Dicerna Announces First Human Dosed in Phase 1 Clinical Trial of DCR-PHXC for Treatment of All Forms of Primary Hyperoxaluria
- Category: DNA RNA and Cells
- Published on Thursday, 07 December 2017 18:15
- Hits: 1251
Clinical Proof-of-Concept Data for First GalXC™ RNAi Product Candidate Expected in Second Half of 2018
CAMBRIDGE, MA, USA I December 7, 2017 I Dicerna Pharmaceuticals, Inc. (NASDAQ:DRNA), a leading developer of RNA interference (RNAi) therapeutics, today announced the dosing of the first human in DCR-PHXC-101, a Phase 1 clinical trial of DCR-PHXC, the Company’s most advanced GalXC™ product candidate. Dicerna is investigating DCR-PHXC for the treatment of primary hyperoxaluria (PH), a group of severe, rare, inherited disorders of the liver that often result in kidney failure. The Company anticipates that human proof-of-concept data from the Phase 1 trial will be available in the second half of 2018.
“Dosing of the first human in the DCR-PHXC-101 trial is a major milestone for Dicerna and our GalXC technology platform, as we seek to develop innovative RNAi therapeutics targeting disease-driving genes in the liver,” said Ralf Rosskamp, M.D., chief medical officer of Dicerna. “Primary hyperoxaluria is a family of devastating diseases for which there are currently no approved treatment options. Based on our encouraging preclinical data, and the high unmet need in this underserved patient population, we are excited to embark on this Phase 1 clinical trial and look forward to working closely with the physician and the patient communities to advance clinical development of DCR-PHXC.”
The DCR-PHXC-101 clinical trial is a single ascending-dose study of DCR-PHXC in normal healthy volunteers (NHVs) and patients with PH. The study is divided into two groups: Group A is a placebo-controlled, single-blind, single-center Phase 1 study in NHVs; Group B is an open-label, multi-center study in patients with PH types 1 (PH1) and 2 (PH2). The primary objective for the trial is to evaluate the safety and tolerability of single doses of DCR-PHXC in both groups. Secondary objectives are to characterize the pharmacokinetics (PK) of single doses of DCR-PHXC in NHVs and patients with PH, and to evaluate the pharmacodynamic (PD) effects of single doses of DCR-PHXC on biochemical markers including, but not limited to, changes in urine oxalate concentrations. The Company expects to dose the first patient in Group B in the first quarter of 2018.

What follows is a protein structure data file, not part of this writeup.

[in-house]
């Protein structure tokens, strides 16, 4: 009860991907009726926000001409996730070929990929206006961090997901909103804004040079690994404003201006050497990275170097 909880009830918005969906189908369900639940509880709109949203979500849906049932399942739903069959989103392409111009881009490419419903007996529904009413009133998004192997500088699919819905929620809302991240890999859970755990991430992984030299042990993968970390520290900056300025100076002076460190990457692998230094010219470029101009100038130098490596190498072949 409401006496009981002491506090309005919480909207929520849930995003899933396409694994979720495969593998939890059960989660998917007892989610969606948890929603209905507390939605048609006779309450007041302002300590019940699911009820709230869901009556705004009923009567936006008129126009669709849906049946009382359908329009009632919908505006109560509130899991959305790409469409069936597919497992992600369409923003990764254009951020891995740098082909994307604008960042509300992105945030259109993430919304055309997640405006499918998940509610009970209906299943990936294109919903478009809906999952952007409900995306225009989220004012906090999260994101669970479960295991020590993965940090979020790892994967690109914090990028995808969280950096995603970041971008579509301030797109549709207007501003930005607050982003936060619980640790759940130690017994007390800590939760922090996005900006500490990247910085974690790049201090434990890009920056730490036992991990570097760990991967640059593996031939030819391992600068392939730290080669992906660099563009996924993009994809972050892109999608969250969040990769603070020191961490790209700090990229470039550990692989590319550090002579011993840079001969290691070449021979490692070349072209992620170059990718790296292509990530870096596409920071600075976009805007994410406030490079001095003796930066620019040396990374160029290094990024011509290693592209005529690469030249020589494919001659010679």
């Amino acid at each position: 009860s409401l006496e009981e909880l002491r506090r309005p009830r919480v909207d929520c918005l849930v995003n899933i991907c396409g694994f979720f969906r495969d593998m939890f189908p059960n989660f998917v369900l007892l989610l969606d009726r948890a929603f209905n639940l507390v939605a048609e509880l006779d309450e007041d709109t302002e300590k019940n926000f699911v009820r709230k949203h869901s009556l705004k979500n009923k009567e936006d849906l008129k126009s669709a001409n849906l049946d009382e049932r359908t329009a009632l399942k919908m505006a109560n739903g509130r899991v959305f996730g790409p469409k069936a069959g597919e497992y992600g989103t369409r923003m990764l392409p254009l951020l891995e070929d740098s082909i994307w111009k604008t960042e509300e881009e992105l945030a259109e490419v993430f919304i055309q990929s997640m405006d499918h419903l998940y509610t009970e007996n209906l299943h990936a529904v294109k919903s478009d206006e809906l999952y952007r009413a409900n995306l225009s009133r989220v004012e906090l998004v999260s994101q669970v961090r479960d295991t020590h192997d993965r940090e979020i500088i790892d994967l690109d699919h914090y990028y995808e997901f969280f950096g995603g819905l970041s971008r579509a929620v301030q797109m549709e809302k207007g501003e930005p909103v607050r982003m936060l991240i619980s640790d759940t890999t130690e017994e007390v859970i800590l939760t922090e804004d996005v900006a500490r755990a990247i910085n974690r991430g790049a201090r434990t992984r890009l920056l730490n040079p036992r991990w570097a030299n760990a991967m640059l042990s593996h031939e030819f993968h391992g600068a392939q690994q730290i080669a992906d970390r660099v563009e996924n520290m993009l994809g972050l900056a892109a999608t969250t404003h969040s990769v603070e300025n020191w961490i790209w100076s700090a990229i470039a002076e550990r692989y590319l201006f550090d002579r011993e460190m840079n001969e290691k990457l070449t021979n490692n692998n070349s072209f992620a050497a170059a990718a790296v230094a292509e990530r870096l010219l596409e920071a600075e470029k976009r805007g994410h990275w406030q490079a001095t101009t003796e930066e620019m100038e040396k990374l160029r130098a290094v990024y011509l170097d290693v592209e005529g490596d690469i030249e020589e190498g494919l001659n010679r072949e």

In patients with PH, the liver over-produces oxalate, a metabolite that can accumulate throughout the body and particularly in the kidneys, often resulting in end-stage renal disease (ESRD) and the need for both kidney and liver transplants. DCR-PHXC, the lead product candidate in Dicerna's pipeline of RNAi therapies addressing rare diseases of the liver, targets the lactate dehydrogenase A (LDHA) gene, a gene that the Company has identified as potentially being an optimal therapeutic target in patients with PH. DCR-PHXC yields potent, liver-specific LDHA inhibition in animal models of PH, an effect that reduces oxalate to near-normal levels, which may prevent the damage to the kidneys and other organs caused by oxalate accumulation.
“Initiation of dosing in the DCR-PHXC-101 clinical trial is good news for the primary hyperoxaluria community, which has been waiting a long time for a potentially meaningful therapeutic option,” said Bernd Hoppe, M.D., one of the investigators in the DCR-PHXC clinical trial and head of the Division of Pediatric Nephrology in the Department of Pediatrics at the University of Bonn, Germany. “Given the encouraging inhibitory activity of DCR-PHXC in animal studies, as well as its favorable preclinical safety and tolerability profile, we hope to observe positive results in the DCR-PHXC-101 trial, first in normal healthy volunteers and then in patients with primary hyperoxaluria types 1 and 2.”
DCR-PHXC is an investigational drug in development for the treatment of all forms of primary hyperoxaluria (PH), and the most advanced product candidate utilizing Dicerna's GalXCTM technology. GalXC is a proprietary platform invented by Dicerna scientists to discover and develop next-generation RNAi-based therapies designed to silence disease-driving genes in the liver. In animal models of PH, DCR-PHXC selectively silences LDHA in the liver, blocking the excess production of oxalate, a hallmark of the disease. In preclinical studies of DCR-PHXC, the compound was well tolerated with no adverse effects in the liver. Studies have shown that people who are completely deficient in LDHA show no liver dysfunction and can lead normal lives. LDHA deficiency in the liver should be beneficial for patients with PH, as the LDHA enzyme is implicated in the abnormal production of oxalate in PH, which in turn is responsible for the severe damage to kidneys and other organ systems in patients with PH.